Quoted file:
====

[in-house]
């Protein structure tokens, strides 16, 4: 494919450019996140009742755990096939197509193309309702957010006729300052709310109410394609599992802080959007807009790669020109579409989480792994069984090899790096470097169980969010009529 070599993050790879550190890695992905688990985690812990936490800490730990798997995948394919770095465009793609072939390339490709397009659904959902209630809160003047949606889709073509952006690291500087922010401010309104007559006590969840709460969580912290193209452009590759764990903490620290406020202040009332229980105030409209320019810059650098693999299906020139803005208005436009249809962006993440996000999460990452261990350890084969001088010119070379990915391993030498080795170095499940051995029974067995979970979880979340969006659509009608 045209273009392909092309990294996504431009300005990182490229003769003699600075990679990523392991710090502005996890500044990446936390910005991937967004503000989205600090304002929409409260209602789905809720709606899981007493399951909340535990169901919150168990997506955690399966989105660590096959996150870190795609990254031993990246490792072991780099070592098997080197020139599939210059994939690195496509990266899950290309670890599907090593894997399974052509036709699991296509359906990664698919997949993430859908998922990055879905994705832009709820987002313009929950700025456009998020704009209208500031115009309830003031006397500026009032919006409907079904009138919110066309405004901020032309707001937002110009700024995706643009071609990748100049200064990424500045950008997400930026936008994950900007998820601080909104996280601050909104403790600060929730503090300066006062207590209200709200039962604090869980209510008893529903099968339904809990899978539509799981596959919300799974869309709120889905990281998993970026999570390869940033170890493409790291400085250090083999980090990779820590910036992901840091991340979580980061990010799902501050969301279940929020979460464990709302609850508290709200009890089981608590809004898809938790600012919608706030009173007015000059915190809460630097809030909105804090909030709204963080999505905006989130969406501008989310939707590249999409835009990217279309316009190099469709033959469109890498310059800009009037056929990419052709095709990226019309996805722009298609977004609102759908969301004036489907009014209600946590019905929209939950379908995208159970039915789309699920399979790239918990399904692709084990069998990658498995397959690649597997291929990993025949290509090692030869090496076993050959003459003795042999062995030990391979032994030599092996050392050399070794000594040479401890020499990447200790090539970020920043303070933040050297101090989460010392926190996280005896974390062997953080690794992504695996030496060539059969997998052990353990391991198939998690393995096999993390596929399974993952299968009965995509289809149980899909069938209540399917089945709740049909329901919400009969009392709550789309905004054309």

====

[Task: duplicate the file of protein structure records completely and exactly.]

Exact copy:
[in-house]
């Protein structure tokens, strides 16, 4: 494919450019996140009742755990096939197509193309309702957010006729300052709310109410394609599992802080959007807009790669020109579409989480792994069984090899790096470097169980969010009529 070599993050790879550190890695992905688990985690812990936490800490730990798997995948394919770095465009793609072939390339490709397009659904959902209630809160003047949606889709073509952006690291500087922010401010309104007559006590969840709460969580912290193209452009590759764990903490620290406020202040009332229980105030409209320019810059650098693999299906020139803005208005436009249809962006993440996000999460990452261990350890084969001088010119070379990915391993030498080795170095499940051995029974067995979970979880979340969006659509009608 045209273009392909092309990294996504431009300005990182490229003769003699600075990679990523392991710090502005996890500044990446936390910005991937967004503000989205600090304002929409409260209602789905809720709606899981007493399951909340535990169901919150168990997506955690399966989105660590096959996150870190795609990254031993990246490792072991780099070592098997080197020139599939210059994939690195496509990266899950290309670890599907090593894997399974052509036709699991296509359906990664698919997949993430859908998922990055879905994705832009709820987002313009929950700025456009998020704009209208500031115009309830003031006397500026009032919006409907079904009138919110066309405004901020032309707001937002110009700024995706643009071609990748100049200064990424500045950008997400930026936008994950900007998820601080909104996280601050909104403790600060929730503090300066006062207590209200709200039962604090869980209510008893529903099968339904809990899978539509799981596959919300799974869309709120889905990281998993970026999570390869940033170890493409790291400085250090083999980090990779820590910036992901840091991340979580980061990010799902501050969301279940929020979460464990709302609850508290709200009890089981608590809004898809938790600012919608706030009173007015000059915190809460630097809030909105804090909030709204963080999505905006989130969406501008989310939707590249999409835009990217279309316009190099469709033959469109890498310059800009009037056929990419052709095709990226019309996805722009298609977004609102759908969301004036489907009014209600946590019905929209939950379908995208159970039915789309699920399979790239918990399904692709084990069998990658498995397959690649597997291929990993025949290509090692030869090496076993050959003459003795042999062995030990391979032994030599092996050392050399070794000594040479401890020499990447200790090539970020920043303070933040050297101090989460010392926190996280005896974390062997953080690794992504695996030496060539059969997998052990353990391991198939998690393995096999993390596929399974993952299968009965995509289809149980899909069938209540399917089945709740049909329901919400009969009392709550789309905004054309």